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Spaceland: A Novel of the Fourth Dimension Hardcover – June 1, 2002

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Product Details

  • Hardcover: 304 pages
  • Publisher: Tor Books; 1st edition (June 1, 2002)
  • Language: English
  • ISBN-10: 0765303663
  • ISBN-13: 978-0765303660
  • Product Dimensions: 8.6 x 5.8 x 1 inches
  • Shipping Weight: 1 pounds
  • Average Customer Review: 3.9 out of 5 stars  See all reviews (27 customer reviews)
  • Amazon Best Sellers Rank: #1,979,432 in Books (See Top 100 in Books)

Editorial Reviews Review

The product manager for a Silicon Valley startup, Joe Cube thinks the best way to enter the new millennium is to stay safely home with his wife and watch the year 2000 come in on an experimental television/interactive device "borrowed" from work. His wife, however, is less than pleased. And after Jena passes out from too much New Year's imbibing, Joe discovers the undertested device has opened a gateway to a new universe: he is contacted by a fourth-dimensional woman named Momo....

Usually, tribute novels are like movie remakes: a bad idea. However, this tribute to Edwin A. Abbott's classic novel Flatland works wonderfully. This is because Spaceland is written by Rudy Rucker, a Silicon Valley professor of mathematics and computer science who is also a hard-SF writer with the most gonzo sensibility in science fiction.--Cynthia Ward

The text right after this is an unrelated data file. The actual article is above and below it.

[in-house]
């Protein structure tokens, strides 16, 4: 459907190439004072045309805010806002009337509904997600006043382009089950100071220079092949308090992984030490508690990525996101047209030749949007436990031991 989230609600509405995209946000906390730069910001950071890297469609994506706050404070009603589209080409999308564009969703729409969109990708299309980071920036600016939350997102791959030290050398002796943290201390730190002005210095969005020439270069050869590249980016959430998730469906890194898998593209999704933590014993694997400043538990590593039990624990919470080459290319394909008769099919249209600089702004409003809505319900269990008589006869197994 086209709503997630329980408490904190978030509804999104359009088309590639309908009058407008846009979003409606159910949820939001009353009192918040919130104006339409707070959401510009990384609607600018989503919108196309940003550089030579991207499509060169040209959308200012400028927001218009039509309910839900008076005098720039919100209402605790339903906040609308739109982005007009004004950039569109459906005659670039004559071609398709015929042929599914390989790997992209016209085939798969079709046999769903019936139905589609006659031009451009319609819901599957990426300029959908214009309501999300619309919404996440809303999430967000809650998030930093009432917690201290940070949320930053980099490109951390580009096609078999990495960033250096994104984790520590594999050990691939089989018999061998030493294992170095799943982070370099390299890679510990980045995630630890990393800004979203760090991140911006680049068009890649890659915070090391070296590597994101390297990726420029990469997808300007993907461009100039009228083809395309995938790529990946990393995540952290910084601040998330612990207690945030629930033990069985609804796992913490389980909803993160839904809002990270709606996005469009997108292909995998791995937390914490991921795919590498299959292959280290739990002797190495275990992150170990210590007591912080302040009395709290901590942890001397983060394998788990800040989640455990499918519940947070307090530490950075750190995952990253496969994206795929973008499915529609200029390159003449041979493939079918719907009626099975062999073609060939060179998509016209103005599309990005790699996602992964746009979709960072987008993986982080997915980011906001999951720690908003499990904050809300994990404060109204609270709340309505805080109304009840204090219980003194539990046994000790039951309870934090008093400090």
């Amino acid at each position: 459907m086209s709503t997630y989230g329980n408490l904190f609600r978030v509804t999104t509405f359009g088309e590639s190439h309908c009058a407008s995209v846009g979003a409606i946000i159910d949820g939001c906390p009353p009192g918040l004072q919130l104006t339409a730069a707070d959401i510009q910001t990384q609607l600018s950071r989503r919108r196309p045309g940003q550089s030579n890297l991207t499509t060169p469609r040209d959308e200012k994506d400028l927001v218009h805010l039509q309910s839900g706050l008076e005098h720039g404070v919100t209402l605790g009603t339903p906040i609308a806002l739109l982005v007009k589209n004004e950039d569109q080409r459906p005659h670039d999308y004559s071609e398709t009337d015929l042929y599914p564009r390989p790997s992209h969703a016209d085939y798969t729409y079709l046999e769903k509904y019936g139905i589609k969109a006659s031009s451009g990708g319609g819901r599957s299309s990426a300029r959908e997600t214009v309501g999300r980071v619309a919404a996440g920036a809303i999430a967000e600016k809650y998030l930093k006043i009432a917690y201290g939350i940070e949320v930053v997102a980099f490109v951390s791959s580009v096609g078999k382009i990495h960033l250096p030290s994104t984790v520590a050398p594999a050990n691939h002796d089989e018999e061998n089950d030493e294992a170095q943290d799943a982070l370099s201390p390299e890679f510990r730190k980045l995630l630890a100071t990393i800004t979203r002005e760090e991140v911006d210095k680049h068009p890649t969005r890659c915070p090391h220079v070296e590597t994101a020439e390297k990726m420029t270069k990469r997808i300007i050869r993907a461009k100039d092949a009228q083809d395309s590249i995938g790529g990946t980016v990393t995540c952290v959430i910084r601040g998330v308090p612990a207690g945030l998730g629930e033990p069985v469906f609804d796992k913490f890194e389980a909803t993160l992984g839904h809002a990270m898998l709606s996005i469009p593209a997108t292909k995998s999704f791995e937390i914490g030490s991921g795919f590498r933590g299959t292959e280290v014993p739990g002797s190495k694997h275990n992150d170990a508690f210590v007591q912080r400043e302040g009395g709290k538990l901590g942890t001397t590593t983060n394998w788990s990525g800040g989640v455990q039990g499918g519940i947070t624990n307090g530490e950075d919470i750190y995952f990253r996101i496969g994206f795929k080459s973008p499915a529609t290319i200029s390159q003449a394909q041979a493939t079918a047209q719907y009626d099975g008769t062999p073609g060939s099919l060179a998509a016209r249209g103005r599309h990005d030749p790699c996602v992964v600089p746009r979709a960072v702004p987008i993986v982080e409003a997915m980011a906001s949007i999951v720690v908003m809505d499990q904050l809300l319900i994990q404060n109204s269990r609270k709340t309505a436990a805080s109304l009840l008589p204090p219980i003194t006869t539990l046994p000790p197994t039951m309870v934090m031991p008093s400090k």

From Publishers Weekly

Like a Mbius strip, that mathematical curiosity in which one surface is produced by twisting judiciously then joining two ends of a ribbon, Rucker's new hard SF satire tweaks the dot-com Y2K subculture into a hilarious tribute to Edwin Abbott's Flatland (1884). Kencom techie Joe Cube fatally miscalculates how his increasingly dissatisfied, yuppie, dingbat wife, Jena, really wants to celebrate the millennial New Year's Eve. Joe should have remembered that Jena likes sex even better than he does. Instead he brings her two Dungeness crabs, a bottle of Dom Perignon and some really cool electronics, an experimental three-dimensional TV. This indigestible combination fizzles Joe's stab at romance, but the electronics sizzle, hurling Jena into the arms of Joe's skuzzy engineer pal, Spazz, and propelling Momo, a siren-voiced denizen of the fourth dimension, into Joe's life. For her own nefarious purposes, Momo cons Joe into helping her people, the Kluppers, against their mortal enemies, the Dronners. Only Joe's three-dimensional reality, Spaceland, separates the two warring races. Combining valid mathematical speculation with wicked send-ups of Silicon Valley and its often otherworldly tribespeople, Rucker achieves a rare fictional world, a belly-laugh-funny commentary on the Faustian dilemma facing a lumpish 21st-century tech-addicted everyman: What is the real price in human relationships, in love and friendship and compassion, of those cutesy little user-friendly gadgets that happen to materialize so innocently on our desks?
Copyright 2002 Cahners Business Information, Inc.

More About the Author